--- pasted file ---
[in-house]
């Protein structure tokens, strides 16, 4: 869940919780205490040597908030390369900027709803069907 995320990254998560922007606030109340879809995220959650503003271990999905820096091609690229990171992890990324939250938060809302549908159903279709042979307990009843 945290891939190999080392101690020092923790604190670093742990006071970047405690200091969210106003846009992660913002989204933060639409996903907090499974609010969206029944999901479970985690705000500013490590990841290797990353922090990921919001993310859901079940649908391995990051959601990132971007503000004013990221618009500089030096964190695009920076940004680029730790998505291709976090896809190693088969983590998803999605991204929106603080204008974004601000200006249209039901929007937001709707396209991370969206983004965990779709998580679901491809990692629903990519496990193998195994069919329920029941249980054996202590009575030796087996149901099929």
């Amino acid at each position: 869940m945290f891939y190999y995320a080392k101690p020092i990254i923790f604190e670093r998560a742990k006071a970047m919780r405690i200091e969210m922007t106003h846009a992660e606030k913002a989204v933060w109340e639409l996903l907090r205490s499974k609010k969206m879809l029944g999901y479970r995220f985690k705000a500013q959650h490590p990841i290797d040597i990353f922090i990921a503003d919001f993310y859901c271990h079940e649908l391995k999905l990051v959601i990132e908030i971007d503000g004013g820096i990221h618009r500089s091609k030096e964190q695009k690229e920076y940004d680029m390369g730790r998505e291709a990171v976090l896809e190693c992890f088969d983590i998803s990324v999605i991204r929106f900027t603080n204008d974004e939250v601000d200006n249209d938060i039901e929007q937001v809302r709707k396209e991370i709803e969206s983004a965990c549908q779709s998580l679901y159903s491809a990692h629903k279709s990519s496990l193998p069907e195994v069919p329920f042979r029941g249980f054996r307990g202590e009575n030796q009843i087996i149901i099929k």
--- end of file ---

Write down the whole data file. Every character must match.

[in-house]
């Protein structure tokens, strides 16, 4: 869940919780205490040597908030390369900027709803069907 995320990254998560922007606030109340879809995220959650503003271990999905820096091609690229990171992890990324939250938060809302549908159903279709042979307990009843 945290891939190999080392101690020092923790604190670093742990006071970047405690200091969210106003846009992660913002989204933060639409996903907090499974609010969206029944999901479970985690705000500013490590990841290797990353922090990921919001993310859901079940649908391995990051959601990132971007503000004013990221618009500089030096964190695009920076940004680029730790998505291709976090896809190693088969983590998803999605991204929106603080204008974004601000200006249209039901929007937001709707396209991370969206983004965990779709998580679901491809990692629903990519496990193998195994069919329920029941249980054996202590009575030796087996149901099929």
């Amino acid at each position: 869940m945290f891939y190999y995320a080392k101690p020092i990254i923790f604190e670093r998560a742990k006071a970047m919780r405690i200091e969210m922007t106003h846009a992660e606030k913002a989204v933060w109340e639409l996903l907090r205490s499974k609010k969206m879809l029944g999901y479970r995220f985690k705000a500013q959650h490590p990841i290797d040597i990353f922090i990921a503003d919001f993310y859901c271990h079940e649908l391995k999905l990051v959601i990132e908030i971007d503000g004013g820096i990221h618009r500089s091609k030096e964190q695009k690229e920076y940004d680029m390369g730790r998505e291709a990171v976090l896809e190693c992890f088969d983590i998803s990324v999605i991204r929106f900027t603080n204008d974004e939250v601000d200006n249209d938060i039901e929007q937001v809302r709707k396209e991370i709803e969206s983004a965990c549908q779709s998580l679901y159903s491809a990692h629903k279709s990519s496990l193998p069907e195994v069919p329920f042979r029941g249980f054996r307990g202590e009575n030796q009843i087996i149901i099929k």